Optional arguments

  • -h, –help

    Show the help message and exit.

  • -a ARCH, –arch ARCH

    Force the kernel configuration architecture. ARCH is as returned by ‘uname -m’. Useful for cross-compiling.

  • -k KERNEL, –kernel KERNEL

    Path to the unpacked kernel sources directory. It can be absolute or relative to the current working directory. The default is ‘.’, the current working directory.

  • -s SETTINGS, –settings SETTINGS

    Path to the settings file. It can be an absolute or user-expandable path to an arbitrary file. If it is a relative path, then the file will be searched for relatively to ~/.config/kernelconfig first and then /etc/kernelconfig. Sub-directories relative to both these locations can be used. If a path relative to the current working directory is desired, prefix it with ‘./’. The default is ‘default’, i.e., ‘~/.config/kernelconfig/default’ if it exists, or, failing that, ‘/etc/kernelconfig/default’.

  • -v VERSION, –version VERSION

    Force the kernel configuration version. Useful when there is no matching major kernel version in the curated source.

Settings syntax

A comment line starts with a ‘#’ as its first character.

Lines can be empty. There is no limit as to how many consecutive empty lines there can be.

[source] section

Lines other than the first non-empty and non-comment line will be discarded.

A source is the name of an executable in either ‘/usr/share/kernelconfig’ or ‘~/.local/share/kernelconfig’, depending on the instalation being of the –user type or not, possibly followed by a number of optional arguments. For example:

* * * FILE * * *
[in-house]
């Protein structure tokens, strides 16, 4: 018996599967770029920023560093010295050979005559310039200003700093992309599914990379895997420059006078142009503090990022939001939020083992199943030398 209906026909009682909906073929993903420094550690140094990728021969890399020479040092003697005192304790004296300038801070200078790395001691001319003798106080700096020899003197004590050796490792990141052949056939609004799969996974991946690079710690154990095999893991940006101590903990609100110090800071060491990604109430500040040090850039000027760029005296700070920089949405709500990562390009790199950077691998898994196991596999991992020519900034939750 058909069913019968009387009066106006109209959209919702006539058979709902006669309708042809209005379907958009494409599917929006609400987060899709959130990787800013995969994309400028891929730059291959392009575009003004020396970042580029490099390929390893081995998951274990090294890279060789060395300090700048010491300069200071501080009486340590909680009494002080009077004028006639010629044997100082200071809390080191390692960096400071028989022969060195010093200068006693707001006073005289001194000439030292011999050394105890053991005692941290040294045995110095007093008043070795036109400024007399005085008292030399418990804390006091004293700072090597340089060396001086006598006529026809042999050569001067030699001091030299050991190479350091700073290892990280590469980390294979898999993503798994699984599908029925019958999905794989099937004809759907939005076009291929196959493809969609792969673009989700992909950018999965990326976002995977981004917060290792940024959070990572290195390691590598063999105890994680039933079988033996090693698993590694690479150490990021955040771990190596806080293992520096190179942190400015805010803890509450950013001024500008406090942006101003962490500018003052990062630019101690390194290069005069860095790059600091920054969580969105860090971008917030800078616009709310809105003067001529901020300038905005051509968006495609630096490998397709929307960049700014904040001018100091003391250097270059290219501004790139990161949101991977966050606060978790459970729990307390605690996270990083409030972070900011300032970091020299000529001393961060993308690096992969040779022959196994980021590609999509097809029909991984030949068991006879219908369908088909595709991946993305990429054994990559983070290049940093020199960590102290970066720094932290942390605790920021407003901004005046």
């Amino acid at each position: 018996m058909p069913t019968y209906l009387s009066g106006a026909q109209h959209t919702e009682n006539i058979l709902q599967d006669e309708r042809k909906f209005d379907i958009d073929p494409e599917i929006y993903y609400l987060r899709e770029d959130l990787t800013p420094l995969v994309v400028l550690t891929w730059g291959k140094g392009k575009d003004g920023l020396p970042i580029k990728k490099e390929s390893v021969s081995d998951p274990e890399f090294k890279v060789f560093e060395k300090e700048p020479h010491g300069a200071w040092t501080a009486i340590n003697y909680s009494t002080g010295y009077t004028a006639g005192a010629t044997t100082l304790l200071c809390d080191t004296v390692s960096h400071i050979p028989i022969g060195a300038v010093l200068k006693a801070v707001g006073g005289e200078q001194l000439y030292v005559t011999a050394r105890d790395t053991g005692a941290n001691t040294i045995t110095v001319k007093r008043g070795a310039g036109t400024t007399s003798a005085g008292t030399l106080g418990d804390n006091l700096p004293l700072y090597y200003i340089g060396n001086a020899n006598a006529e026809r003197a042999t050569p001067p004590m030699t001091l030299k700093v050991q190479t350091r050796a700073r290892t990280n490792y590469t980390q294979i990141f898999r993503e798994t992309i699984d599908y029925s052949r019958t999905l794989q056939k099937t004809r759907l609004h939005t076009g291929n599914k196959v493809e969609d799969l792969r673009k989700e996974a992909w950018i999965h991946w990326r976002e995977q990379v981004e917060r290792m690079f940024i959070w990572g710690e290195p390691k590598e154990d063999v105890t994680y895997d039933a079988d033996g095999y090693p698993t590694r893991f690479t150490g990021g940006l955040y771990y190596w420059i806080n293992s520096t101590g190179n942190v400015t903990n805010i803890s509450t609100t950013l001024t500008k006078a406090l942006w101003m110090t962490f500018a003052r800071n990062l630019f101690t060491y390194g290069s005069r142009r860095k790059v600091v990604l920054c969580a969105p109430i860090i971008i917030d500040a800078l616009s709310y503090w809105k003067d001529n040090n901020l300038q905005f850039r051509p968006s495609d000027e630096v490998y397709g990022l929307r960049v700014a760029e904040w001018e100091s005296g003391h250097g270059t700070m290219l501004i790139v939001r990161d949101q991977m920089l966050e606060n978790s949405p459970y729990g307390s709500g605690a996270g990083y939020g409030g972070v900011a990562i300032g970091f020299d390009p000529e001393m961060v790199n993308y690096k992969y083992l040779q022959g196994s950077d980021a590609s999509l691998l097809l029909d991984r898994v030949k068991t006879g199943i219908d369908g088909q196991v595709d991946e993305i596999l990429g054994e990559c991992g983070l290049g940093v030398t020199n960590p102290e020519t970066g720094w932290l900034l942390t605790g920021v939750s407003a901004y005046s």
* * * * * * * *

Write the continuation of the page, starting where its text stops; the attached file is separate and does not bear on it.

liquorix --pae


ubuntu --lowlatency

See “Curated sources” below for a list of supported sources and optional arguments.

[options] section

A list of one action per line followed by one or more kernel options to perform the action on. No indentation is allowed, but empty and comment lines are possible.


  • enable: enable the option in the kernel, not as module. For example:


    Build the BLK_SD_DEV and ATA_AHCI drivers into the kernel so that it is bootable without the need for an initramfs.

  • module: enable the option as module only so as to be able to only load it when desired. For example:

    module EVBUG

    The EVBUG driver is available to load for debugging when necessary.

  • disable: disable the option entirely. For example:

    disable MODULE_SIG

    Disable module signature verification.

  • set: set an option to a given value. For example:

    set DEFAULT_IOSCHED="bfq"

    Use Budget Fair Queueing as the default I/O scheduler.

Note 1. Do not prefix options names with ‘CONFIG_’. kernelconfig takes care of that for you.

Note 2. Option names will always be capitalized for you if you don’t. It is however easier to read a settings file whose options are capitalized.

Curated sources

Here is a list of the currently supported curated sources. More will come.


  • Name in settings: liquorix
  • Supported architectures: i386, i686, x86_64
  • Options:
    • –pae: enable Physical Address Extension on processors supporting it to extend physical address space 4GB (i386 and i686 only).


  • Name in settings: ubuntu
  • Supported architectures: i386, i686, x86_64 (upstream supports more, will come later)
  • Options:
    • –lowlatency: enable low-latency timing and preemption options.


  • Add better error checking and feedback
  • Add sources: defconfig, fedora, centos, debian, genkernel, etc…
  • Centralize functions necessary to multiple sources
  • Add macros, parameterized macros, conditional macros
  • Autodetect hardware
  • Integrate with genkernel


Please send comments, patches, flowers and insults to Denis Dupeyron <>